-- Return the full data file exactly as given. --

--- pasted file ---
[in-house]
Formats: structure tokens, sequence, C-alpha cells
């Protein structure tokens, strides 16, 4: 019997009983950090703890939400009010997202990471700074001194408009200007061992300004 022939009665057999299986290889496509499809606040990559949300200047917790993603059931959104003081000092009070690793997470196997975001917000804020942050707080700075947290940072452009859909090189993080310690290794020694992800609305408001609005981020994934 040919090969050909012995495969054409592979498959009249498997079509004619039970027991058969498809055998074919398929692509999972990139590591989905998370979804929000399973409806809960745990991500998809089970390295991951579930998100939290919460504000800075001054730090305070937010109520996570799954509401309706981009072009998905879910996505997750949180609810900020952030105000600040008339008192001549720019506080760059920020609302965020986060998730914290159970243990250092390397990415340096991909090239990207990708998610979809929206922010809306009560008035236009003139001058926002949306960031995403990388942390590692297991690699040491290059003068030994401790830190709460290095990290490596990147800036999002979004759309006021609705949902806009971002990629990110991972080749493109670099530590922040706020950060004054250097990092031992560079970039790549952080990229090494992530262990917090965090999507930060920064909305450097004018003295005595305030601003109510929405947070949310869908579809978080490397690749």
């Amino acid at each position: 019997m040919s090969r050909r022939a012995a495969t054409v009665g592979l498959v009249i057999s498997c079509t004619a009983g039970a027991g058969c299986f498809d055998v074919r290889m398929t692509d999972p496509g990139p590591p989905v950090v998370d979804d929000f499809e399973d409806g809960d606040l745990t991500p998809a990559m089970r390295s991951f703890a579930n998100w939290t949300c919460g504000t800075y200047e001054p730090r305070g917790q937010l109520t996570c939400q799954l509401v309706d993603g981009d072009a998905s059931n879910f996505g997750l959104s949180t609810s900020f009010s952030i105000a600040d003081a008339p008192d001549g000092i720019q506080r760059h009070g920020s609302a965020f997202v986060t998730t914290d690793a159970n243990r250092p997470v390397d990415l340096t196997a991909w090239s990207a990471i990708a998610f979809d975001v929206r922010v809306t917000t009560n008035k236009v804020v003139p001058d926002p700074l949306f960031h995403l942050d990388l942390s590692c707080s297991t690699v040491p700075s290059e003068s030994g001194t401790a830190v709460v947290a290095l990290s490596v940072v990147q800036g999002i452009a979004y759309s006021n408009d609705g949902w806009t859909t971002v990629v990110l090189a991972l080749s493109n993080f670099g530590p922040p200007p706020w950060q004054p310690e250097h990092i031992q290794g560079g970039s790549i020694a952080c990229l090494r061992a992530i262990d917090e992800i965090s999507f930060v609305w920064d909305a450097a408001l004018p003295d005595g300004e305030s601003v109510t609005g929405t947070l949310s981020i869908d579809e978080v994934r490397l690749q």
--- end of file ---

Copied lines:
[in-house]
Formats: structure tokens, sequence, C-alpha cells
């Protein structure tokens, strides 16, 4: 019997009983950090703890939400009010997202990471700074001194408009200007061992300004 022939009665057999299986290889496509499809606040990559949300200047917790993603059931959104003081000092009070690793997470196997975001917000804020942050707080700075947290940072452009859909090189993080310690290794020694992800609305408001609005981020994934 040919090969050909012995495969054409592979498959009249498997079509004619039970027991058969498809055998074919398929692509999972990139590591989905998370979804929000399973409806809960745990991500998809089970390295991951579930998100939290919460504000800075001054730090305070937010109520996570799954509401309706981009072009998905879910996505997750949180609810900020952030105000600040008339008192001549720019506080760059920020609302965020986060998730914290159970243990250092390397990415340096991909090239990207990708998610979809929206922010809306009560008035236009003139001058926002949306960031995403990388942390590692297991690699040491290059003068030994401790830190709460290095990290490596990147800036999002979004759309006021609705949902806009971002990629990110991972080749493109670099530590922040706020950060004054250097990092031992560079970039790549952080990229090494992530262990917090965090999507930060920064909305450097004018003295005595305030601003109510929405947070949310869908579809978080490397690749």
């Amino acid at each position: 019997m040919s090969r050909r022939a012995a495969t054409v009665g592979l498959v009249i057999s498997c079509t004619a009983g039970a027991g058969c299986f498809d055998v074919r290889m398929t692509d999972p496509g990139p590591p989905v950090v998370d979804d929000f499809e399973d409806g809960d606040l745990t991500p998809a990559m089970r390295s991951f703890a579930n998100w939290t949300c919460g504000t800075y200047e001054p730090r305070g917790q937010l109520t996570c939400q799954l509401v309706d993603g981009d072009a998905s059931n879910f996505g997750l959104s949180t609810s900020f009010s952030i105000a600040d003081a008339p008192d001549g000092i720019q506080r760059h009070g920020s609302a965020f997202v986060t998730t914290d690793a159970n243990r250092p997470v390397d990415l340096t196997a991909w090239s990207a990471i990708a998610f979809d975001v929206r922010v809306t917000t009560n008035k236009v804020v003139p001058d926002p700074l949306f960031h995403l942050d990388l942390s590692c707080s297991t690699v040491p700075s290059e003068s030994g001194t401790a830190v709460v947290a290095l990290s490596v940072v990147q800036g999002i452009a979004y759309s006021n408009d609705g949902w806009t859909t971002v990629v990110l090189a991972l080749s493109n993080f670099g530590p922040p200007p706020w950060q004054p310690e250097h990092i031992q290794g560079g970039s790549i020694a952080c990229l090494r061992a992530i262990d917090e992800i965090s999507f930060v609305w920064d909305a450097a408001l004018p003295d005595g300004e305030s601003v109510t609005g929405t947070l949310s981020i869908d579809e978080v994934r490397l690749q």